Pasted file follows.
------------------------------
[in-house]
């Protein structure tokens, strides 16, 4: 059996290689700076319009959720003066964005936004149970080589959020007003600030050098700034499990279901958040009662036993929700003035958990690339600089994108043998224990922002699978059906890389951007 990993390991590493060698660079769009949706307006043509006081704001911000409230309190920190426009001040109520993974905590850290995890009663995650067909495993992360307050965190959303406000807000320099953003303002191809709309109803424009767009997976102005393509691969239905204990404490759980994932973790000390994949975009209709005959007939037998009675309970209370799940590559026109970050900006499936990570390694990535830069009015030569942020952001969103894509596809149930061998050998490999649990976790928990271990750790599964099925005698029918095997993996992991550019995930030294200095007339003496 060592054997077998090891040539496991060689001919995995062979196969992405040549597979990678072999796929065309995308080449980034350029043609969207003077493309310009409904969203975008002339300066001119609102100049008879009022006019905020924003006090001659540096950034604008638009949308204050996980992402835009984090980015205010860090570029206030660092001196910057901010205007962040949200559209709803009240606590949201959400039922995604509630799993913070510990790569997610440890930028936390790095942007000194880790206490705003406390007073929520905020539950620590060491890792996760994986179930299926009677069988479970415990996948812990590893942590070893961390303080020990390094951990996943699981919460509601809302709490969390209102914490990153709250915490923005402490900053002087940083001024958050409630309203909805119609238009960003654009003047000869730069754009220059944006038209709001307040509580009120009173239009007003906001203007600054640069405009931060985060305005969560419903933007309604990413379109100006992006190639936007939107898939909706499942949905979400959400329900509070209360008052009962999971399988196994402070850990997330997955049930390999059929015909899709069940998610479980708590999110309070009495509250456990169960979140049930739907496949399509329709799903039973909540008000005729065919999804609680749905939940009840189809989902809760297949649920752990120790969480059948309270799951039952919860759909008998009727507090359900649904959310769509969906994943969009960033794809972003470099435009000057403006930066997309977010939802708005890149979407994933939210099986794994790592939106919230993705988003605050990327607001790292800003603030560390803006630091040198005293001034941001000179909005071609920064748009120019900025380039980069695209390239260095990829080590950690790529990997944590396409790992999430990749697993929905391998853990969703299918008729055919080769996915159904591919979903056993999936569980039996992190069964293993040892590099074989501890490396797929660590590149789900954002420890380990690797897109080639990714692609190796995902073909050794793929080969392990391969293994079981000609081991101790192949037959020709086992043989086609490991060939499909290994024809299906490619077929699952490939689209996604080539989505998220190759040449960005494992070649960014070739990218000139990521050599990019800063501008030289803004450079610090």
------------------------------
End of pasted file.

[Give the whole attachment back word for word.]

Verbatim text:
[in-house]
């Protein structure tokens, strides 16, 4: 059996290689700076319009959720003066964005936004149970080589959020007003600030050098700034499990279901958040009662036993929700003035958990690339600089994108043998224990922002699978059906890389951007 990993390991590493060698660079769009949706307006043509006081704001911000409230309190920190426009001040109520993974905590850290995890009663995650067909495993992360307050965190959303406000807000320099953003303002191809709309109803424009767009997976102005393509691969239905204990404490759980994932973790000390994949975009209709005959007939037998009675309970209370799940590559026109970050900006499936990570390694990535830069009015030569942020952001969103894509596809149930061998050998490999649990976790928990271990750790599964099925005698029918095997993996992991550019995930030294200095007339003496 060592054997077998090891040539496991060689001919995995062979196969992405040549597979990678072999796929065309995308080449980034350029043609969207003077493309310009409904969203975008002339300066001119609102100049008879009022006019905020924003006090001659540096950034604008638009949308204050996980992402835009984090980015205010860090570029206030660092001196910057901010205007962040949200559209709803009240606590949201959400039922995604509630799993913070510990790569997610440890930028936390790095942007000194880790206490705003406390007073929520905020539950620590060491890792996760994986179930299926009677069988479970415990996948812990590893942590070893961390303080020990390094951990996943699981919460509601809302709490969390209102914490990153709250915490923005402490900053002087940083001024958050409630309203909805119609238009960003654009003047000869730069754009220059944006038209709001307040509580009120009173239009007003906001203007600054640069405009931060985060305005969560419903933007309604990413379109100006992006190639936007939107898939909706499942949905979400959400329900509070209360008052009962999971399988196994402070850990997330997955049930390999059929015909899709069940998610479980708590999110309070009495509250456990169960979140049930739907496949399509329709799903039973909540008000005729065919999804609680749905939940009840189809989902809760297949649920752990120790969480059948309270799951039952919860759909008998009727507090359900649904959310769509969906994943969009960033794809972003470099435009000057403006930066997309977010939802708005890149979407994933939210099986794994790592939106919230993705988003605050990327607001790292800003603030560390803006630091040198005293001034941001000179909005071609920064748009120019900025380039980069695209390239260095990829080590950690790529990997944590396409790992999430990749697993929905391998853990969703299918008729055919080769996915159904591919979903056993999936569980039996992190069964293993040892590099074989501890490396797929660590590149789900954002420890380990690797897109080639990714692609190796995902073909050794793929080969392990391969293994079981000609081991101790192949037959020709086992043989086609490991060939499909290994024809299906490619077929699952490939689209996604080539989505998220190759040449960005494992070649960014070739990218000139990521050599990019800063501008030289803004450079610090």